Public Meeting: “We don’t need to know what’s happening” with the new SIS Bill
Speakers: Nicky Hager, Journalist & Keith Locke, Green MP
When: Tuesday 1 February 7pm
Where: St Joseph’s church, Basin Reserve
In the name of ‘National Security’, and in the build-up to the Rugby World Cup, the government is pushing through a Bill to enhance the powers of the SIS. And John Key says, “We do not need to know what’s happening.”
In rushing through this Bill, the government is specifically ignoring the advice of the Privacy Commissioner. She stated that review of the security laws should take up to three years. However, Key isn’t prepared to wait that long and is using the Rugby World Cup and ‘National Security’ as a pre-text to strengthen the powers of the SIS.
The purpose of the SIS is to gather ‘intelligence’ on anything that threatens the ‘national security’ and to assess the risk posed. This means spying on anyone they consider a potential danger – from individuals (both NZ citizens and visitors, e.g Ahmed Zaoui, Keith Locke), to groups of people (HART, Greenpeace). There is very little parliamentary oversight of the SIS, and there is no complaints process for the public. The director of the SIS is directly responsible to the Prime Minister.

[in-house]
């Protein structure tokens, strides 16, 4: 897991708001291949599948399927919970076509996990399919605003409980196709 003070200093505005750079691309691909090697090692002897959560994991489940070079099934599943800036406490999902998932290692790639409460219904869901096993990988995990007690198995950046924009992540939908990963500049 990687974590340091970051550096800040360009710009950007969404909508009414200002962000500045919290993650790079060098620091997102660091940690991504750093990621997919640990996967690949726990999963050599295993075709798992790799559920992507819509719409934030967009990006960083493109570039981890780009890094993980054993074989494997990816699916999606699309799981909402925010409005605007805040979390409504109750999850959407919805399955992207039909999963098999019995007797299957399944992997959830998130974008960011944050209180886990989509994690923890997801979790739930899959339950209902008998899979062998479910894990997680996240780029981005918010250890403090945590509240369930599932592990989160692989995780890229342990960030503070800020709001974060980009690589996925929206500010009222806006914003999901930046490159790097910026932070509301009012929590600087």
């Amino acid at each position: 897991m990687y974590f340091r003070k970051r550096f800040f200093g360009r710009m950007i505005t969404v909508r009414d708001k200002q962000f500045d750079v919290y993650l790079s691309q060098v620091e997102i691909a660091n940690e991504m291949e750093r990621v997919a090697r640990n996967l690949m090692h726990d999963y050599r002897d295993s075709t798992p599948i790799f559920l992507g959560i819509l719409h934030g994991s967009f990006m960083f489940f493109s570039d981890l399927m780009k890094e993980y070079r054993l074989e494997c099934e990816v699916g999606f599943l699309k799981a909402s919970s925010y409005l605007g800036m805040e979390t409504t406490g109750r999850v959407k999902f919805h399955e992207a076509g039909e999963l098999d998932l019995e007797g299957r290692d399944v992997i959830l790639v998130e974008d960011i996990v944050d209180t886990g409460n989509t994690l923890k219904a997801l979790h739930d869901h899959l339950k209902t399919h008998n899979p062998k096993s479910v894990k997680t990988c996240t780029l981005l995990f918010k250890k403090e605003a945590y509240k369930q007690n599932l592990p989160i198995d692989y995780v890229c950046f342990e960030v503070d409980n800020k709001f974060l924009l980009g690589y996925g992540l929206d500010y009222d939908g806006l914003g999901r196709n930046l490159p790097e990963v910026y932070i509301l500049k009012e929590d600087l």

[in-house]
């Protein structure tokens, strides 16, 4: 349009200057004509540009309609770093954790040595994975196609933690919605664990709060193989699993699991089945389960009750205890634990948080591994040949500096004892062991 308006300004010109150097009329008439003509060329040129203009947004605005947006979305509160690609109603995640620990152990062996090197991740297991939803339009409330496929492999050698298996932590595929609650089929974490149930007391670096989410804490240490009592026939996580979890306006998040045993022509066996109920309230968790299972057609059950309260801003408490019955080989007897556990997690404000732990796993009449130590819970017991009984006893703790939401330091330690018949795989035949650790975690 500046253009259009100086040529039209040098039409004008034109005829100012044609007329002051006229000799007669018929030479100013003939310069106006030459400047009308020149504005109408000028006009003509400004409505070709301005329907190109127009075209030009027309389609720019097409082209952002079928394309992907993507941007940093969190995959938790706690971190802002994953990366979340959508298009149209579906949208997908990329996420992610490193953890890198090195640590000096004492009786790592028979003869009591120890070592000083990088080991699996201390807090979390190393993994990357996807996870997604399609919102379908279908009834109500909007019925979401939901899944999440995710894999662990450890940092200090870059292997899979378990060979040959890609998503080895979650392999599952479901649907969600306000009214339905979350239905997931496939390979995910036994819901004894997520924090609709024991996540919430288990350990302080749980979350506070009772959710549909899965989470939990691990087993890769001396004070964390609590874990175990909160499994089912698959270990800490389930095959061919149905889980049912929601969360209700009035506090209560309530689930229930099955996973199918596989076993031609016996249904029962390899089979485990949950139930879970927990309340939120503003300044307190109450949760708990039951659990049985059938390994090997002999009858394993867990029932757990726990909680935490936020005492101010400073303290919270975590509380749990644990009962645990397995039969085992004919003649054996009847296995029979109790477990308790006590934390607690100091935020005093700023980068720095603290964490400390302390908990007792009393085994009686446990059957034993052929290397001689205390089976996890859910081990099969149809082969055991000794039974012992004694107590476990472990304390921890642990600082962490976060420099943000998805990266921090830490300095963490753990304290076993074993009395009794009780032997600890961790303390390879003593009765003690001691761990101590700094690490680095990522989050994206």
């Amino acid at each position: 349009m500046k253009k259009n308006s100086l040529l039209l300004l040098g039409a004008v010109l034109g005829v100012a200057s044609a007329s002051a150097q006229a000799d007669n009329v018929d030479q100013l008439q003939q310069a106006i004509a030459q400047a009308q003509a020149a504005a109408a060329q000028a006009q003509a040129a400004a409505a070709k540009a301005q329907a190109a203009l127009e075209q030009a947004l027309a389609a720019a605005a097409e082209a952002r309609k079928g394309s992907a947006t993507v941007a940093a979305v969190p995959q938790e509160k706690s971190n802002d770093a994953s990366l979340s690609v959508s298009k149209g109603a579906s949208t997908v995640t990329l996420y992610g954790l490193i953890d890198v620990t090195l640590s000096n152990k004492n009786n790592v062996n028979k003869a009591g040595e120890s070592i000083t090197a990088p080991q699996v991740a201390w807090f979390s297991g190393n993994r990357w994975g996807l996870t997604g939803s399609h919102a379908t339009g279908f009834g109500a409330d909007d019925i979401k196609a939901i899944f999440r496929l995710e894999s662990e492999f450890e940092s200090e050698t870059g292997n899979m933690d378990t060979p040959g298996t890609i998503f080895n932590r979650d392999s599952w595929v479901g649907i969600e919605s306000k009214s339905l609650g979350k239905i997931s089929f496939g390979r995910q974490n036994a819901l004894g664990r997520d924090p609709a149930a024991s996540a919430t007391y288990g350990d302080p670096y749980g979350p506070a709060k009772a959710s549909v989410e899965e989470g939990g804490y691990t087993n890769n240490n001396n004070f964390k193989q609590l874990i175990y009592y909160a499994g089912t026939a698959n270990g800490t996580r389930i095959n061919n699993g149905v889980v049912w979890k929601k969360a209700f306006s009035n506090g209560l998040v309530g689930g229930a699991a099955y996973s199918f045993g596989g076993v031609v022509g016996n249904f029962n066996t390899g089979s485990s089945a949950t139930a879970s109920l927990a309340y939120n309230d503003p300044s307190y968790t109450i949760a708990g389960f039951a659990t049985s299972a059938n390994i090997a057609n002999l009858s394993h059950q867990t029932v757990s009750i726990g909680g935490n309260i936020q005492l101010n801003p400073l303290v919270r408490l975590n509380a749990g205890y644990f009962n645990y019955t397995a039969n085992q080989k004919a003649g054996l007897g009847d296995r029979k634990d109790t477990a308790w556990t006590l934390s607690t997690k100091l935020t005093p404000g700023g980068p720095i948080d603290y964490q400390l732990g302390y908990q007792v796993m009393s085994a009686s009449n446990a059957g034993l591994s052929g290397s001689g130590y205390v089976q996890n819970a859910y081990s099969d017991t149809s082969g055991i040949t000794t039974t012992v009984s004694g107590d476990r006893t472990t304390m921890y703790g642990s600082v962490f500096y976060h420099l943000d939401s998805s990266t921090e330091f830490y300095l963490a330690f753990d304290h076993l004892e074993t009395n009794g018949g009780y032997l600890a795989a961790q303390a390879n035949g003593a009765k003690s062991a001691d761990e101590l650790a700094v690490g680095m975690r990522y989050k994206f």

This Bill needs to be stopped. It is yet another example of the type of legislation that the NZ Law Commissioner warned us against in 1991 (ten years before 9/11) when he said that, “The danger is that States will over-react… [I]t is possible to imagine government officials doing more to destroy democracy in the name of counter-terrorism than is presently likely to be achieved by terrorists themselves.” [NZLC R22 Wellington 1991]. Let’s not allow the SIS bill to be added to the already long list of repressive laws such as the Terrorism Suppression Act (2002), Government Communications Security Bureau Act (2003) and the Search and Surveillance Bill.